When an SME turned to the NHS to help it overcome the delay in renewing drivers' licences, health promotion was the answer. Sandra Adams explains.
Among the targets set by the Health and Safety Commission in 2001 to improve health at work by 2010 was the use of the workplace to promote the health of employees. Prior to this, the same ethos had been outlined in 1998 by the English National Board and the Department of Health in the publication Occupational Health Nursing, Contributing to Healthier Workplaces.
The government repeated the message in the Choosing HealthWhite Paper, suggesting that the workplace is an ideal platform to enable and support health by encouraging employers to promote health and support their employees in making healthier choices.
However, it is vital to the success of any health promotion programme to have the support and commitment of the company. This is particularly important when considering when, where and how the programme will be delivered to enable the workforce to participate fully the company needs to balance the benefits of the intervention with the cost of workforce members being allowed to participate during work time, the cost of any training required by the OH nurse, and the cost of providing the service.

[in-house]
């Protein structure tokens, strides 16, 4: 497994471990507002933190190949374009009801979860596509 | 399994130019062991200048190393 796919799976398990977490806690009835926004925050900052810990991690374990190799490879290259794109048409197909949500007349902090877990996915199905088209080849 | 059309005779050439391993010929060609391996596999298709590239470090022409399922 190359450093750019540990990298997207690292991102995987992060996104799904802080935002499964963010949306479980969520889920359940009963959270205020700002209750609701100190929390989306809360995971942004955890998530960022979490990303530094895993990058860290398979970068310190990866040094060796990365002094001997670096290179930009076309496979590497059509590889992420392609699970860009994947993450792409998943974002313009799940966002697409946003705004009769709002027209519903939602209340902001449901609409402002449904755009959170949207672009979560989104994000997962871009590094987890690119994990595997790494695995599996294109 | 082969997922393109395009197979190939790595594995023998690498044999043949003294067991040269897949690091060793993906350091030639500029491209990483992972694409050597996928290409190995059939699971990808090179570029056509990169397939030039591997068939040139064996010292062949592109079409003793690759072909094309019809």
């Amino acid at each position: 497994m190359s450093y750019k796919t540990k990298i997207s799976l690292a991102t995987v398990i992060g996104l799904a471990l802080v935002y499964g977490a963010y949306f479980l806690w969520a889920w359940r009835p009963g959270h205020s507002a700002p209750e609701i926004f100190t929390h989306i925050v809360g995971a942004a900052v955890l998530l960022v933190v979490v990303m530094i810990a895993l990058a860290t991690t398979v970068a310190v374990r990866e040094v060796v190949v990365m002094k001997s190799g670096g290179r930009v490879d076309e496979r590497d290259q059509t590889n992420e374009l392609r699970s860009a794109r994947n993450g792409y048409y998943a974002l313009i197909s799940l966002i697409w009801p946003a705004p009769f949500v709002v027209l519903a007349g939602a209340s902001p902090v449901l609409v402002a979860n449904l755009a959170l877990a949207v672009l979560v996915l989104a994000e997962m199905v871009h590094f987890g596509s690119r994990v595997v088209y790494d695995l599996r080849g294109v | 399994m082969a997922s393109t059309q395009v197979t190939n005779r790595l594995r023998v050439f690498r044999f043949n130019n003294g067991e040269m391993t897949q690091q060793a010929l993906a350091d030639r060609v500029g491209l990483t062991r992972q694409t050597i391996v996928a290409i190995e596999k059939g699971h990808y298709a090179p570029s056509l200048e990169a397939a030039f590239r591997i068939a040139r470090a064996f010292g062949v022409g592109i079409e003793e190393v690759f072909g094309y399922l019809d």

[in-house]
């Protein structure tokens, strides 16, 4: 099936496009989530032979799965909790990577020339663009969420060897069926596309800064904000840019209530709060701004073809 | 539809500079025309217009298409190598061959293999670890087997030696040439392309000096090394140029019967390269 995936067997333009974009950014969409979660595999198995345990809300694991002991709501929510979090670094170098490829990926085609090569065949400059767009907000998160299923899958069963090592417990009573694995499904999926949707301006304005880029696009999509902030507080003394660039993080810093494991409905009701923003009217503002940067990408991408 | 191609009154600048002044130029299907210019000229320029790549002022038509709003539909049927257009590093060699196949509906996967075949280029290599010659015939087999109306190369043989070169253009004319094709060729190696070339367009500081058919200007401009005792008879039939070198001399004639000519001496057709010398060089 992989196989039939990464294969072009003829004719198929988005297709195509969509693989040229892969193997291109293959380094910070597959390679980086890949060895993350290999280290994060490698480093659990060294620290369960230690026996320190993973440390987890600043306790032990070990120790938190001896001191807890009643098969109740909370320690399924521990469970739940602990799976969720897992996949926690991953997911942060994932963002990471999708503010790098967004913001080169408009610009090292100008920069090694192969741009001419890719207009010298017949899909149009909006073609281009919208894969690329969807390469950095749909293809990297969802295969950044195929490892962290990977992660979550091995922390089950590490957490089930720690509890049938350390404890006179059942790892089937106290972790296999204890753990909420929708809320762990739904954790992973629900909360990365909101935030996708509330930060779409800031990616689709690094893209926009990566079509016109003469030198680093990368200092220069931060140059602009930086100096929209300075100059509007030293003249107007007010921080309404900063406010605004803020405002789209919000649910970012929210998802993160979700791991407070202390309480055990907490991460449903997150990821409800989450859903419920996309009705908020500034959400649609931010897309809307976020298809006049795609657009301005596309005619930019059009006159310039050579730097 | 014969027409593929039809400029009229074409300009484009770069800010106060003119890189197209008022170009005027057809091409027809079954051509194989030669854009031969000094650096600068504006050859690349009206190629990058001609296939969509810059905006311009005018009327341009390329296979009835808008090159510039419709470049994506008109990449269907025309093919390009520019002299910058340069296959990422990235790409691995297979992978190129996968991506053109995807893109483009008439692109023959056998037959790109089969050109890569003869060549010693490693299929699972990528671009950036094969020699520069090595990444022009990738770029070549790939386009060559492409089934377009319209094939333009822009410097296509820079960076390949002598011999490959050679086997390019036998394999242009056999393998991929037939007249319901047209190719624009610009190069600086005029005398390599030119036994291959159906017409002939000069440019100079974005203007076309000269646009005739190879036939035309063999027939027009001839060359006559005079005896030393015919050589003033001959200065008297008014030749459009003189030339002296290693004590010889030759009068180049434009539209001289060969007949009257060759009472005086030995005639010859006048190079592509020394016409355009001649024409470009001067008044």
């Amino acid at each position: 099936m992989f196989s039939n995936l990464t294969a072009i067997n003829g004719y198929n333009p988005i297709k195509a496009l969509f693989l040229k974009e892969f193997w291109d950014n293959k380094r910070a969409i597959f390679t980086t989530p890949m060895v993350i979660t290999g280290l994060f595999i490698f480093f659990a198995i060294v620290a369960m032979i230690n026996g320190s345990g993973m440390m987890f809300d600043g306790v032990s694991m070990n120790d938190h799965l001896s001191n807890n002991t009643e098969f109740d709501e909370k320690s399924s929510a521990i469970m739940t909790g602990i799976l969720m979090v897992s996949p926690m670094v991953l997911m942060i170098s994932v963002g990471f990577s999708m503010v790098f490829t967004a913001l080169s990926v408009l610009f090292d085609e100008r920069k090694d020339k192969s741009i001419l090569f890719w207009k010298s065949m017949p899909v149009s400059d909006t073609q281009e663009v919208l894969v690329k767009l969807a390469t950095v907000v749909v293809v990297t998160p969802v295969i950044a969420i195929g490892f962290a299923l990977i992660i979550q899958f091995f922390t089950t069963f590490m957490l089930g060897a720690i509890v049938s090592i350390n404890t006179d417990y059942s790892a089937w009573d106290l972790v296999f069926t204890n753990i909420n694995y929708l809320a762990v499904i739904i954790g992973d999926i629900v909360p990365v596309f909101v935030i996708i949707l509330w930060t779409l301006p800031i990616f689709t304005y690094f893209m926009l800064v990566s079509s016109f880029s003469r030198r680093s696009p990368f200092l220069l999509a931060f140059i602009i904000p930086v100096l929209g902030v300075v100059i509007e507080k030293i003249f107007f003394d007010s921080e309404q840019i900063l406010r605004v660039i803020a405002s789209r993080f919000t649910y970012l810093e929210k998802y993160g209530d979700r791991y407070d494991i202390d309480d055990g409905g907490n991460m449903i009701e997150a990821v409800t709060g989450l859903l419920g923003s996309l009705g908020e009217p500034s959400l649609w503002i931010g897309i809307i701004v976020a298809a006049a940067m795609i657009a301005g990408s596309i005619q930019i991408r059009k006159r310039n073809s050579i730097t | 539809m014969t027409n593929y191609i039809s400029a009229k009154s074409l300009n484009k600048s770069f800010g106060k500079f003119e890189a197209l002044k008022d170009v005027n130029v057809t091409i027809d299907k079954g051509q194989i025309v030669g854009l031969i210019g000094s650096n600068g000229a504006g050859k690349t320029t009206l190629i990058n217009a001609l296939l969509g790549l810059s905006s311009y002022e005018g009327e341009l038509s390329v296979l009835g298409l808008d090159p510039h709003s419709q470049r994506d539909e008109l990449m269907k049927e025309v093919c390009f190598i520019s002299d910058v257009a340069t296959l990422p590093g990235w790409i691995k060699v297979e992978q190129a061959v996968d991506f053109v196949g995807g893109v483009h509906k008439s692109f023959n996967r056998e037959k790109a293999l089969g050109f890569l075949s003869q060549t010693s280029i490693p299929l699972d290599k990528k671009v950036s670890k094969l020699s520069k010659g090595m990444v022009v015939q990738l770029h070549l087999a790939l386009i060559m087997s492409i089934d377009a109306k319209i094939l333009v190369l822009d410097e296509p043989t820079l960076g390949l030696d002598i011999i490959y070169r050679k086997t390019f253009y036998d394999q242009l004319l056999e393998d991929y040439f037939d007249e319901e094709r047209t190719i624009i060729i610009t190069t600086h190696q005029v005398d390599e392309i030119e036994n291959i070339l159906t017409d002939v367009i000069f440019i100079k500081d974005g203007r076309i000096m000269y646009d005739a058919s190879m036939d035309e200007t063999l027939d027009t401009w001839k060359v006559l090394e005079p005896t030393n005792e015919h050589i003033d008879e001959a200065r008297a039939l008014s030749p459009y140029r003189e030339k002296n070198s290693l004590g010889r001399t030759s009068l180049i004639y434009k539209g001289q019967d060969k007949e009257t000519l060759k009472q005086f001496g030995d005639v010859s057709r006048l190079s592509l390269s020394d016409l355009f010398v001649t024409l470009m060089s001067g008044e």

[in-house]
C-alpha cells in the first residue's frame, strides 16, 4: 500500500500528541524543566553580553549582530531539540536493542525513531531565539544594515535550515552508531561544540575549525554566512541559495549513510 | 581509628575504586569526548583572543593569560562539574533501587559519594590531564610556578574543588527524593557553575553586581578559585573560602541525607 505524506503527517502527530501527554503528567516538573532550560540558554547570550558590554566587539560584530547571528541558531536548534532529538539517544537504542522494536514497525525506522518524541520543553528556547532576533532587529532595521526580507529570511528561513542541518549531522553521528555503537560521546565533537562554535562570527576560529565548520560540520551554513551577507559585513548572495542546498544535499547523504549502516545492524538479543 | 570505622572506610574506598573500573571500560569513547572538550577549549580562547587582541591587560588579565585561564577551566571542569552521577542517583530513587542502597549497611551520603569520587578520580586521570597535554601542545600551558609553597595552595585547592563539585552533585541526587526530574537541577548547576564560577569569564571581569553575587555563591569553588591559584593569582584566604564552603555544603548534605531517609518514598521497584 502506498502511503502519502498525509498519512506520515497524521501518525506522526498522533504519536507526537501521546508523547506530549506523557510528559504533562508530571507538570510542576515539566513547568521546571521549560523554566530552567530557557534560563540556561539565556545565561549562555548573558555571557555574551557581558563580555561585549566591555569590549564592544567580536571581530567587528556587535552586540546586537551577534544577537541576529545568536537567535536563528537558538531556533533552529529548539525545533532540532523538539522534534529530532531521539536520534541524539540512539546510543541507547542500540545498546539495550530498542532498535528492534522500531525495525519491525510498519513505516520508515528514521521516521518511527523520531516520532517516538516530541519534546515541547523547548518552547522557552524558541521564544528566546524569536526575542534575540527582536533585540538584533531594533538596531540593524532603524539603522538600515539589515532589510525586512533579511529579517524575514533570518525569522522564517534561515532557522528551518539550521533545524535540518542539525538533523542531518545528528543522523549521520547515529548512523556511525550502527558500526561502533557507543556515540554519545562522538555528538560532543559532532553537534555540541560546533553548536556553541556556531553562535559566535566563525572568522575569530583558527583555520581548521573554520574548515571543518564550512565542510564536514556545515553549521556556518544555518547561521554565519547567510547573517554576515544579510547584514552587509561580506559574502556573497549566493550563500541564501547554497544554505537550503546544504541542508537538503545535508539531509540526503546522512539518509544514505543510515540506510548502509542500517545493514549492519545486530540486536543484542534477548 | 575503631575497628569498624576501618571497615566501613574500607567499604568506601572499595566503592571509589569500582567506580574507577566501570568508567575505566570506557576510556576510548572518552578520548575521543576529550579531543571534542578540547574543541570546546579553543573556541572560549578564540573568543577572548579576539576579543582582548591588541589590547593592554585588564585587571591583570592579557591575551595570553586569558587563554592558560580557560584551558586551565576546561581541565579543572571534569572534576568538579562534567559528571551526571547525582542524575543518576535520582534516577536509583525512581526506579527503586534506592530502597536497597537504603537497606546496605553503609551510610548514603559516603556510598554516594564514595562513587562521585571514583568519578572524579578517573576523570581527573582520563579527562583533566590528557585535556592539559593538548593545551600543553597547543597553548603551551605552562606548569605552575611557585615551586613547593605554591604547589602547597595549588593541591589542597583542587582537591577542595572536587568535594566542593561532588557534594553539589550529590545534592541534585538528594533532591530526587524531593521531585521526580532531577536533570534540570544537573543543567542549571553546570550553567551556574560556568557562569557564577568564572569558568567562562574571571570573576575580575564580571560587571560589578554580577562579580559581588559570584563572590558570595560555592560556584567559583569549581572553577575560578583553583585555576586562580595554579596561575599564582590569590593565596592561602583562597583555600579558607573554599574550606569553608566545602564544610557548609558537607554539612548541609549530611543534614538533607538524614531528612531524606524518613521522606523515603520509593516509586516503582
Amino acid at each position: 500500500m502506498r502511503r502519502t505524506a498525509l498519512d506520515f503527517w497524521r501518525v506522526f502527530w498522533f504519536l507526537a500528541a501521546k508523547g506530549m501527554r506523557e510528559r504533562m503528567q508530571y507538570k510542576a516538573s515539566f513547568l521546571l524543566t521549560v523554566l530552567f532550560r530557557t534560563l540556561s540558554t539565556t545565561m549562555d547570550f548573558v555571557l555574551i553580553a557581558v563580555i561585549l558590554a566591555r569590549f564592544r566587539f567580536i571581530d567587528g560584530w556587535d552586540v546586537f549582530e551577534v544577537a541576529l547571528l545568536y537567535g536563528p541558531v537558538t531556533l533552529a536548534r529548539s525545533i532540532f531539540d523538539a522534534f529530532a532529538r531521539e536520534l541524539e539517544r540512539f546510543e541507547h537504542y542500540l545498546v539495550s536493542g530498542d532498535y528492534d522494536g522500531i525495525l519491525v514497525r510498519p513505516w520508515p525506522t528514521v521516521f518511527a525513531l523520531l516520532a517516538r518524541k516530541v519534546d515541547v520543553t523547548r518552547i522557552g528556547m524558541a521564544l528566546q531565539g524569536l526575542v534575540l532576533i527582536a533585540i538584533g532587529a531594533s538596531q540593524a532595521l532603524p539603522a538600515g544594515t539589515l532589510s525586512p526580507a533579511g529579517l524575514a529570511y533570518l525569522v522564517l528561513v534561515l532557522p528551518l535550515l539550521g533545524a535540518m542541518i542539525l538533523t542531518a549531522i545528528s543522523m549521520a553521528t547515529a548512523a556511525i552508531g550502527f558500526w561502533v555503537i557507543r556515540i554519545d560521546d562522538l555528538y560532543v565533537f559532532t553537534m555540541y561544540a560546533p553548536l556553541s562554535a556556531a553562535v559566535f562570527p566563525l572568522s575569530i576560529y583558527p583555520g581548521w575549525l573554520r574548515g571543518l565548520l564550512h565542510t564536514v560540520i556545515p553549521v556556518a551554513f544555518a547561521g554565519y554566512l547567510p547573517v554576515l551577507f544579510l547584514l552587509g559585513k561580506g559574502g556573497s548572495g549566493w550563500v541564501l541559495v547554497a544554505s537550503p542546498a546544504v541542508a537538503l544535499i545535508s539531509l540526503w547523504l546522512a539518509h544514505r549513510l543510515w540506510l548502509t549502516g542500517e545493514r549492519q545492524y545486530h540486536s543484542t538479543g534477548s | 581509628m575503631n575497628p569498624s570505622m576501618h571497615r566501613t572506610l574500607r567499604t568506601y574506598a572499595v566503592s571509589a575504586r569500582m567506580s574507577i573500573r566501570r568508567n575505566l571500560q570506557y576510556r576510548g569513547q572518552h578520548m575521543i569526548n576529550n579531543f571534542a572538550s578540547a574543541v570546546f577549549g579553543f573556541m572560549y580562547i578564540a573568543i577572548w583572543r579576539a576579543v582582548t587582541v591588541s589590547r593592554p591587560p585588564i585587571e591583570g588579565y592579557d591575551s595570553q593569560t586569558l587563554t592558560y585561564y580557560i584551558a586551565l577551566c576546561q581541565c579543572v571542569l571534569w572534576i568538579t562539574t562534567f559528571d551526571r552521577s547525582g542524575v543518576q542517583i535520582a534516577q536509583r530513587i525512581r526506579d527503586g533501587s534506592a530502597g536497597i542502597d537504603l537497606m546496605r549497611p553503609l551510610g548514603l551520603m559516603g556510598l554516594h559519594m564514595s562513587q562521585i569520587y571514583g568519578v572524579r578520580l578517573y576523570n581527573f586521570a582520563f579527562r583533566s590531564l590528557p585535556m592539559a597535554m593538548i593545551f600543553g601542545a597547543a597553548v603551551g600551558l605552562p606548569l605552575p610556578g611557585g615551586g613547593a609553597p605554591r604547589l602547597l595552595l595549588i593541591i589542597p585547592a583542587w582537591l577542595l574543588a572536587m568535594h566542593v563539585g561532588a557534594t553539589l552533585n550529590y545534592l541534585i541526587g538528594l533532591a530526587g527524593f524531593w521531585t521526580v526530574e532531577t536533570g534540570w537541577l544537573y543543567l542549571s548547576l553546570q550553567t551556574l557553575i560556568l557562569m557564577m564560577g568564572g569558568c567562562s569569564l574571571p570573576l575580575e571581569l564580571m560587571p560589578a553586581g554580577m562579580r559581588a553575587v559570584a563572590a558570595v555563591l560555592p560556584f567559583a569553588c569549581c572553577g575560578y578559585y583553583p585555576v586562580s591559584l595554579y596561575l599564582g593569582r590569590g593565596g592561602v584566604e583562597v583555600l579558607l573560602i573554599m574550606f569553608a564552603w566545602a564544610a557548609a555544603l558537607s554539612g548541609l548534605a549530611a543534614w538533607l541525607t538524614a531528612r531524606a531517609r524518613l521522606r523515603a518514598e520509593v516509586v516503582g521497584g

I work as a specialist nurse in an NHS occupational health department that is part of NHS Plus, offering OH services to local small- and medium-sized businesses.
This article looks at how health promotion was provided to a local transport services company, which employs 150 drivers who were required to have passenger carrying vehicle (PCV) licences.
The company asked for our help to set up and develop on-site well-person screening, incorporating health promotion, as an annual event for all drivers.
The company's aim was for the service to help maintain or improve the health of their drivers so that the drivers would have fewer health pro